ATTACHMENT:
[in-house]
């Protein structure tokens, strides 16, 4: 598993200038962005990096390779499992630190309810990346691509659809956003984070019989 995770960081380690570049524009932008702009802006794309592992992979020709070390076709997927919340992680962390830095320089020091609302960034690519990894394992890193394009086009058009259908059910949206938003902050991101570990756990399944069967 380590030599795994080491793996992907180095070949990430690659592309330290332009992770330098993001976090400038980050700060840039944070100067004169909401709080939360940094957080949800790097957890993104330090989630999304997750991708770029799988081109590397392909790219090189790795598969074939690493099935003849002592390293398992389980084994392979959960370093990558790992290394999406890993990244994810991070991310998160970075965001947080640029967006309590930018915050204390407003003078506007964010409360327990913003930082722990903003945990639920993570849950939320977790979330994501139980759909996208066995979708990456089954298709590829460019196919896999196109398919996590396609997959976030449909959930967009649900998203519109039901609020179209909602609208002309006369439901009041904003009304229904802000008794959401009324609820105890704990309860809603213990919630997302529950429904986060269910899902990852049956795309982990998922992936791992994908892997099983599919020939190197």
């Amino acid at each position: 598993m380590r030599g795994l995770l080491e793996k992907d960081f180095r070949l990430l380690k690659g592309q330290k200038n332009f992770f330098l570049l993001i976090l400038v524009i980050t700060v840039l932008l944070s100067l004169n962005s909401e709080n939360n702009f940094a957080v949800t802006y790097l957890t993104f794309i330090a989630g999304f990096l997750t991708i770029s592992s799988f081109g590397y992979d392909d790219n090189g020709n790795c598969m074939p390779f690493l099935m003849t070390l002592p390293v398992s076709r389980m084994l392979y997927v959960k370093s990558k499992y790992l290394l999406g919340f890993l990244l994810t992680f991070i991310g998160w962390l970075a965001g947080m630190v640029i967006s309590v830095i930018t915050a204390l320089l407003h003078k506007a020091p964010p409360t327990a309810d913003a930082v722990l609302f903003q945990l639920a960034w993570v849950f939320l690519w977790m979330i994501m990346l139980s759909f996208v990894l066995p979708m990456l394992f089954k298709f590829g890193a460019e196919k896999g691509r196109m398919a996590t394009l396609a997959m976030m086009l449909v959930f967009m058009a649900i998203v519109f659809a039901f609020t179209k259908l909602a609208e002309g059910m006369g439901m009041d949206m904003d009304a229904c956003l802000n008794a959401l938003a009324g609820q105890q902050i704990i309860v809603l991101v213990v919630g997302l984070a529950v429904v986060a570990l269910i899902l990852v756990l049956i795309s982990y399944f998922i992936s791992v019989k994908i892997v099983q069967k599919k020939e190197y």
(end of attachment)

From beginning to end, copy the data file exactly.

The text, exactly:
[in-house]
């Protein structure tokens, strides 16, 4: 598993200038962005990096390779499992630190309810990346691509659809956003984070019989 995770960081380690570049524009932008702009802006794309592992992979020709070390076709997927919340992680962390830095320089020091609302960034690519990894394992890193394009086009058009259908059910949206938003902050991101570990756990399944069967 380590030599795994080491793996992907180095070949990430690659592309330290332009992770330098993001976090400038980050700060840039944070100067004169909401709080939360940094957080949800790097957890993104330090989630999304997750991708770029799988081109590397392909790219090189790795598969074939690493099935003849002592390293398992389980084994392979959960370093990558790992290394999406890993990244994810991070991310998160970075965001947080640029967006309590930018915050204390407003003078506007964010409360327990913003930082722990903003945990639920993570849950939320977790979330994501139980759909996208066995979708990456089954298709590829460019196919896999196109398919996590396609997959976030449909959930967009649900998203519109039901609020179209909602609208002309006369439901009041904003009304229904802000008794959401009324609820105890704990309860809603213990919630997302529950429904986060269910899902990852049956795309982990998922992936791992994908892997099983599919020939190197």
């Amino acid at each position: 598993m380590r030599g795994l995770l080491e793996k992907d960081f180095r070949l990430l380690k690659g592309q330290k200038n332009f992770f330098l570049l993001i976090l400038v524009i980050t700060v840039l932008l944070s100067l004169n962005s909401e709080n939360n702009f940094a957080v949800t802006y790097l957890t993104f794309i330090a989630g999304f990096l997750t991708i770029s592992s799988f081109g590397y992979d392909d790219n090189g020709n790795c598969m074939p390779f690493l099935m003849t070390l002592p390293v398992s076709r389980m084994l392979y997927v959960k370093s990558k499992y790992l290394l999406g919340f890993l990244l994810t992680f991070i991310g998160w962390l970075a965001g947080m630190v640029i967006s309590v830095i930018t915050a204390l320089l407003h003078k506007a020091p964010p409360t327990a309810d913003a930082v722990l609302f903003q945990l639920a960034w993570v849950f939320l690519w977790m979330i994501m990346l139980s759909f996208v990894l066995p979708m990456l394992f089954k298709f590829g890193a460019e196919k896999g691509r196109m398919a996590t394009l396609a997959m976030m086009l449909v959930f967009m058009a649900i998203v519109f659809a039901f609020t179209k259908l909602a609208e002309g059910m006369g439901m009041d949206m904003d009304a229904c956003l802000n008794a959401l938003a009324g609820q105890q902050i704990i309860v809603l991101v213990v919630g997302l984070a529950v429904v986060a570990l269910i899902l990852v756990l049956i795309s982990y399944f998922i992936s791992v019989k994908i892997v099983q069967k599919k020939e190197y």